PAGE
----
MR James’ ghost story “Casting the Runes” (1911) furnishes exhibit A whenever Tychy is making the argument that literature is intrinsically superior to film and television. Terrorised in his bed, Mr Dunning reaches for the matches: “So he put his hand into the well-known nook under the pillow: only, it did not get so far. What he touched was, according to his account, a mouth, with teeth, and with hair about it…” No horror film could convey such a thing and, as a consequence, no horror film could ever be as scary.
But how does “Casting the Runes” work in the theatre? This evening I snapped up possibly the last ticket to join Box Tale Soup’s journey into the story. BTS are a two-actor company who know how to fill theatres: they select popular literary classics and adapt them for family audiences, with puppetry, soulful songs, and smart stage effects. Tonight’s audience is large and appreciative, but if a ghosts-and-scholars fan manages to slip in amongst the families they will find that James’ story is treated deferentially. This production has taken only discreet liberties and there are no points at which the original story has been bent distressingly out of shape.
Antonia Christophers and Noel Byrne, the sum of BTS, at first look rather like the Avengers. They are stylish and swanky; one is distinguished and the other has the sex appeal. Jamesian purists might feel their nerves flutter when reading this. A woman… in MR James! Quick, fetch the smelling salts! It gets worse – BTS seem to be compensating for a century of misogyny by making Antonia Christophers play practically every character in the story aside from Dunning. Harrington’s brother duly becomes Harrington’s sister. Yet this play still seems to be authentically Jamesian – pips, core, the lot – and so perhaps BTS have proved that the elements which some readers find unappealing in James can be effortlessly negated.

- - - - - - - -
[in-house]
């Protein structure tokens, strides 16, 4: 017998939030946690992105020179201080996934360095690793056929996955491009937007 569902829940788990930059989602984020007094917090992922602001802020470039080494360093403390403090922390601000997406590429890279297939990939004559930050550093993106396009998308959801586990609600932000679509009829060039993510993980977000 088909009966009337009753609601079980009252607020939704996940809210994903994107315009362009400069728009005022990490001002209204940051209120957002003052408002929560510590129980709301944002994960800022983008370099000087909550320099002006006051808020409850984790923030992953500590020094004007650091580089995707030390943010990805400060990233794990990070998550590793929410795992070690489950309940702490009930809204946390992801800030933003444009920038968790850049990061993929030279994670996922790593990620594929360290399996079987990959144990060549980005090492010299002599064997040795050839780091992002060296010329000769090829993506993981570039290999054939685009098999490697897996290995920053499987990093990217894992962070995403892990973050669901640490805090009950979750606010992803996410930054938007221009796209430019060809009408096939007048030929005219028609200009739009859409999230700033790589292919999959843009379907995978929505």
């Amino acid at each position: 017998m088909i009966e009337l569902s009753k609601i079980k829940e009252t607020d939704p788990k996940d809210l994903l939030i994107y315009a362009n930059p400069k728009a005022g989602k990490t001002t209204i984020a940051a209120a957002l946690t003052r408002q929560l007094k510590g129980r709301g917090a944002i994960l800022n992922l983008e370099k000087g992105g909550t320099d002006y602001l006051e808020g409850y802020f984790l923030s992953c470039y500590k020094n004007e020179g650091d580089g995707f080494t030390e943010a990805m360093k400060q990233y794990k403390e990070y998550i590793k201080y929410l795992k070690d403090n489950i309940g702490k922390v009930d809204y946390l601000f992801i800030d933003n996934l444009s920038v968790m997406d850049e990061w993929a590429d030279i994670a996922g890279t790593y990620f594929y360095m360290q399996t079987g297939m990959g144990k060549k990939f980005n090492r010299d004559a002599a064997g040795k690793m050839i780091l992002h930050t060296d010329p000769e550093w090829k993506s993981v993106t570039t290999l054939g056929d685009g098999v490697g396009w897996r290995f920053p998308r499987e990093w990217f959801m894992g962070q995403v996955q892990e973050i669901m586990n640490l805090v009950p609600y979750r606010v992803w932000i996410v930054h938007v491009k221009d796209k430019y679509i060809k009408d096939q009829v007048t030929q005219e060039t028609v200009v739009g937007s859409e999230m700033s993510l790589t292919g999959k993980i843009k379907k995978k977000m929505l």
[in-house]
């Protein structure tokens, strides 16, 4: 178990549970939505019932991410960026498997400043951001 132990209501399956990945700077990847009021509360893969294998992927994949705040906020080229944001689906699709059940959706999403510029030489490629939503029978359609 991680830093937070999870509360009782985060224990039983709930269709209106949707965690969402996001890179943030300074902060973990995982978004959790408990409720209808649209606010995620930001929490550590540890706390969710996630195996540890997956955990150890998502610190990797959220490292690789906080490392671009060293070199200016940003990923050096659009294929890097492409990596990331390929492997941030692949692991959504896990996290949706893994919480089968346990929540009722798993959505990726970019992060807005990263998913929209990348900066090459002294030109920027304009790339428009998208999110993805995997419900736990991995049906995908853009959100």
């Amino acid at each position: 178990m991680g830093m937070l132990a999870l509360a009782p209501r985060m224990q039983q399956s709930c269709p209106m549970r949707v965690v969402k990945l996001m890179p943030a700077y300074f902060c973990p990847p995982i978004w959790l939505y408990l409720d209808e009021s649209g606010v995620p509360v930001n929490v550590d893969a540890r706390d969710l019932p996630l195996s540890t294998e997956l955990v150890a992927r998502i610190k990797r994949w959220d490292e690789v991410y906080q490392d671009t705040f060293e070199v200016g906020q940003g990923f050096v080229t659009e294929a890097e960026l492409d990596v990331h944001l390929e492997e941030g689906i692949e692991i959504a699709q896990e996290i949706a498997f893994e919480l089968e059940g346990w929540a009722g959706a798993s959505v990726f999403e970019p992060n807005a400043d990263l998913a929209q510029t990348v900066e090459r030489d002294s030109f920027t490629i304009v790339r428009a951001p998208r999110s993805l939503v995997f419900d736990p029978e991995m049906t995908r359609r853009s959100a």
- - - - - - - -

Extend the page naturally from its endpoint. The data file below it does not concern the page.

The puppetry works, if you have patience with this sort of thing. Box Tale Soup are so named because they carry around all of their sets and props in suitcases. To me, it looks mildly embarrassing for a thespian to be fiddling about with homemade cardboard props, but the decision to cast a puppet as the occultist Karswell was undoubtedly the right one. BTS’s Karswell is a sleek spectre who flows noiselessly around the stage. To have a human Karswell mincing about in front of the audience and making histrionic threats risks leaving them with a figure who is only theoretically frightening.
So was “Casting the Runes” frightening? Knowing the story by heart, it is hard to go through it all again with new eyes and shudder afresh at it. Yet the two children in the front row seemed to be frozen completely still whenever Karswell took to the stage. “Casting the Runes” is certainly a lot better than any of the recent BBC adaptations, but it can hardly hope to contend with Karswell himself. In his free magic lantern street performance on the Royal Mile, Karswell unleashed “a great mass of snakes, centipedes, and disgusting creatures with wings” upon a Fringe audience. There was a terrified stampede of conjurers, human statues, Japanese tourists, and Bratwurst vendors, all in a swirling cloud of flyers.